Merchant ships are commonly classed by a classification society. A vessel belongs to a certain Country and this is known as the nationality of the vessel, or flag of the vessel. Vessels are generally registered at a prominent port of that country. This nationality allows a ship to travel internationally as it is proof of ownership of the vessel.
Vessels are said to be "in class" when their hull, structures, machinery, and equipment conform to International Maritime Organization and MARPOL standards. Vessels out of class may be un-insurable and/or not permitted to sail by other agencies.
A vessel's class may include particular endorsements for the cargo type carried; such as "oil carrier", "bulk carrier", "mixed carrier" etc. In some occasions such vessels may also include certain class notations detailing special abilities of the vessel and it's operation. Examples of this include an ice class, fire fighting capability, oil recovery capability, automated machinery space capability, or other special ability.
Sydney and Melbourne are among the ports of registry of Australia. Monrovia is the Port of Registry for a vessel registered in Liberia etc.
Vessels registered in a particular country by the Owner of the vessel are obliged to follow the shipping law or the relevant Marine Act of that country. However, generally speaking the governing safety management systems inboard relevant to the marine law of any particular country is in keeping with the minimum requirements set out within the SOLAS Convention.
The SOLAS convention ensures that ships flagged by signatory States comply with minimum safety standards in construction, equipment and operation. The SOLAS Convention in its successive forms is generally regarded as the most important of all international treaties concerning the safety of merchant ships.
The decision of a shipowner to register his vessel in a particular country is commonly commercially driven. Taxes, tariffs and crewing play a major part in the registration process of a vessel.
The Flag of Convenience describes the business practice of registering a merchant ship in a sovereign state different from that of the ship's owners, and flying that state's civil ensign on the ship. Ships are registered under flags of convenience to reduce operating costs or avoid the regulations of the owner's country. Panama is currently the world's largest flag state, with almost a quarter of the world's ocean-going tonnage registered there.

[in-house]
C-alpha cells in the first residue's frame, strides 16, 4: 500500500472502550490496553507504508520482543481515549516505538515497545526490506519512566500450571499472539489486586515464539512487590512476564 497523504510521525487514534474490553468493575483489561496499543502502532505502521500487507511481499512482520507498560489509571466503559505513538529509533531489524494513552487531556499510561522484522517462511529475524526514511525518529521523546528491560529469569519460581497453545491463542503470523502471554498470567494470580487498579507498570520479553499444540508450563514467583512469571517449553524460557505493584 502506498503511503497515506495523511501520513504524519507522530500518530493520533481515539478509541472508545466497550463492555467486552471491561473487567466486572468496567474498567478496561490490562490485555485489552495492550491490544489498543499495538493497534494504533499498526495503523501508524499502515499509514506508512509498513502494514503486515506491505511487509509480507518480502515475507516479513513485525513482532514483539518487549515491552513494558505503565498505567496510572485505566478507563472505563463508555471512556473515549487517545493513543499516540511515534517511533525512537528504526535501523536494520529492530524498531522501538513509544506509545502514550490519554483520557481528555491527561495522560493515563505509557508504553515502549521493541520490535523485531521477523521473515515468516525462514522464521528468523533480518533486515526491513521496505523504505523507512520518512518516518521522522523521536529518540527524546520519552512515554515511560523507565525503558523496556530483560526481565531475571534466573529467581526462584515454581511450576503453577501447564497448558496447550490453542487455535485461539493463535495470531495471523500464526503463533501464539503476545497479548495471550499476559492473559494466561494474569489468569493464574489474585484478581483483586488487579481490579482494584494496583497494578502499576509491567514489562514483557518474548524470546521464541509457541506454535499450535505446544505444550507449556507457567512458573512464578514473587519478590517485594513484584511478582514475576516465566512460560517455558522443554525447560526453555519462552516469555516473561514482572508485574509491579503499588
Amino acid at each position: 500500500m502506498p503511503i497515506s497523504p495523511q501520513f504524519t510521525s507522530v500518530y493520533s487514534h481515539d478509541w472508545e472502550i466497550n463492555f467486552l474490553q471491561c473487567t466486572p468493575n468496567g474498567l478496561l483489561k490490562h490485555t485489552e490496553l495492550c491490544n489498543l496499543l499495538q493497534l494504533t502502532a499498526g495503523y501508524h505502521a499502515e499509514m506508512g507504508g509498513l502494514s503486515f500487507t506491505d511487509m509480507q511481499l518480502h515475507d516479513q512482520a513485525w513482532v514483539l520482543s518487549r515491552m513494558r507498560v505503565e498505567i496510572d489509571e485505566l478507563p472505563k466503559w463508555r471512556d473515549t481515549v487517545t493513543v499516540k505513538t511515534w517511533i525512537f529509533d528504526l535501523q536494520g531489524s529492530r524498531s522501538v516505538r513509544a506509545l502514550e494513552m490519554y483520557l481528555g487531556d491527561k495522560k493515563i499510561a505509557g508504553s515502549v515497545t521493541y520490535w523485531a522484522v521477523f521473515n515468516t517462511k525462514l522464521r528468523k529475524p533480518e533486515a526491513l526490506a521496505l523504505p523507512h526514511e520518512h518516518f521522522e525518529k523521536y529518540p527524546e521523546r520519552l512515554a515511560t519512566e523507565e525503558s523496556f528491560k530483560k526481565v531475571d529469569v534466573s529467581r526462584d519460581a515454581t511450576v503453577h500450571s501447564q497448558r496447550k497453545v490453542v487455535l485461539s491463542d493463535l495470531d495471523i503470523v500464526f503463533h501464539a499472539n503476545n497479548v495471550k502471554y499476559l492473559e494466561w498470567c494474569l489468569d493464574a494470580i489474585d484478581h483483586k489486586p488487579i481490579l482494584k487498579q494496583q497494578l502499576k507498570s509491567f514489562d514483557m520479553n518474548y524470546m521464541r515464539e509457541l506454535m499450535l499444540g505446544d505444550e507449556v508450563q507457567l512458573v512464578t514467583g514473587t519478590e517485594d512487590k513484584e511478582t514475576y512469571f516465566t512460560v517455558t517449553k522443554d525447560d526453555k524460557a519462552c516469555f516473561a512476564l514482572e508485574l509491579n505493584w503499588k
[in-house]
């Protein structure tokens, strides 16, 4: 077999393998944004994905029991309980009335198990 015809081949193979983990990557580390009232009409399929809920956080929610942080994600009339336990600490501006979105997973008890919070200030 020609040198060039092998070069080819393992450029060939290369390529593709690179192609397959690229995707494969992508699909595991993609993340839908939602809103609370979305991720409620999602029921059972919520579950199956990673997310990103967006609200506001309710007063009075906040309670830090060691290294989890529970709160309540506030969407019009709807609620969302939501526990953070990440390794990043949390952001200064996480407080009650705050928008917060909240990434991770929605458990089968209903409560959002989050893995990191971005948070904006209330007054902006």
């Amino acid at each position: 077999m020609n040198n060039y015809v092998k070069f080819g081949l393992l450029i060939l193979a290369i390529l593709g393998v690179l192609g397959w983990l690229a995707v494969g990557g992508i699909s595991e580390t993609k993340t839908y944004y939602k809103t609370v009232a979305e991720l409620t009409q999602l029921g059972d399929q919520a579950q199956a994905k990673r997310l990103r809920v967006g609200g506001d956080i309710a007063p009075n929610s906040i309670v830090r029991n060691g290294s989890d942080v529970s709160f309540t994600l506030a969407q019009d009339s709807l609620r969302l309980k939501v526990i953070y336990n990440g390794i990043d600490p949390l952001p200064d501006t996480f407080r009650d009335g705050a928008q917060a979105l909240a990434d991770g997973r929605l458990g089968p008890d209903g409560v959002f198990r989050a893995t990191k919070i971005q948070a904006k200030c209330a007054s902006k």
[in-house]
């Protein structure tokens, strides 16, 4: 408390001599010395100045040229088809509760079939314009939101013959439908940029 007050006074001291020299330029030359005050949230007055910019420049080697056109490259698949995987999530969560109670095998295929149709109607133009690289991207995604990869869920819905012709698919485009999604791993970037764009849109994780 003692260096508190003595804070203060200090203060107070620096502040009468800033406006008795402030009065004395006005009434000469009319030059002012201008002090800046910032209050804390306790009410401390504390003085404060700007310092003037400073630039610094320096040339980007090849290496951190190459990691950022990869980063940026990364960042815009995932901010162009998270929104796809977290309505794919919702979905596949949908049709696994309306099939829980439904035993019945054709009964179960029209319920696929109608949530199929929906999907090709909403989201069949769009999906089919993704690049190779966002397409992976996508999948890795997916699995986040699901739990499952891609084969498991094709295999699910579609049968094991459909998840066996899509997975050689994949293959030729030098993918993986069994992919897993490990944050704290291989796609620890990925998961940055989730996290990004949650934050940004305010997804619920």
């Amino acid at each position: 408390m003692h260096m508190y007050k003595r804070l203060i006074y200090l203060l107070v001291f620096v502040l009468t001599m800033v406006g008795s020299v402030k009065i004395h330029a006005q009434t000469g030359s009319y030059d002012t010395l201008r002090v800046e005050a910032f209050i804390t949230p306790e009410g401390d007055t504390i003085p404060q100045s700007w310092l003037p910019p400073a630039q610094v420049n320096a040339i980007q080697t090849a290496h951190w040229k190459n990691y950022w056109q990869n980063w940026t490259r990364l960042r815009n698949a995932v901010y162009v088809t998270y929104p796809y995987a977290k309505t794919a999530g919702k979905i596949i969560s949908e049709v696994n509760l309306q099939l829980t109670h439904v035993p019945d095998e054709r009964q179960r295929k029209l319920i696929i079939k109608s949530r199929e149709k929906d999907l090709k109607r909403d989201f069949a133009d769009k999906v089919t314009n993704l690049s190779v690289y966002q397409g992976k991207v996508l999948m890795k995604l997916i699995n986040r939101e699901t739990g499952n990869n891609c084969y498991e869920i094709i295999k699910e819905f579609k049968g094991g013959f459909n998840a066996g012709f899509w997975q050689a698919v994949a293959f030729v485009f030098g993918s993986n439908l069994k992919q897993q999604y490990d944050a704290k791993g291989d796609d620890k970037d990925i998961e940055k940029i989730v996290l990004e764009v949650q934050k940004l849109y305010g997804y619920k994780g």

The Administrating Countries as they are called, have their vessels inspected from time to time at regular intervals and verify that the vessels conform with the Maritime Laws of that country and within the safety standards of that country in accordance with the SOLAS convention. At regular intervals, when a vessel is in a reasonably busy port, the Administrating Country appoints a surveyor to carry out the flag state control on that vessel.
AmSpec CR Cox are the official flag state surveyors for some of the prominent Flag States. These include:
Bureau of Liberian Maritime Affairs.
Panama Bureau of Shipping.
Cyprus Shipping Register.
The Bahamas Maritime Authority.
Similarly, when a vessel visits a port, the maritime authority of that country has a right to inspect the vessel and ensure that it is maintained properly and is seaworthy in all respects. An un-seaworthy vessel on the coast of any country would pose enormous danger to the coastal environment of that country. In Australia these inspections are carried out by A.M.S.A. This stands for Australian Maritime Safety Authority. This type of an inspection is called Port State Control inspection.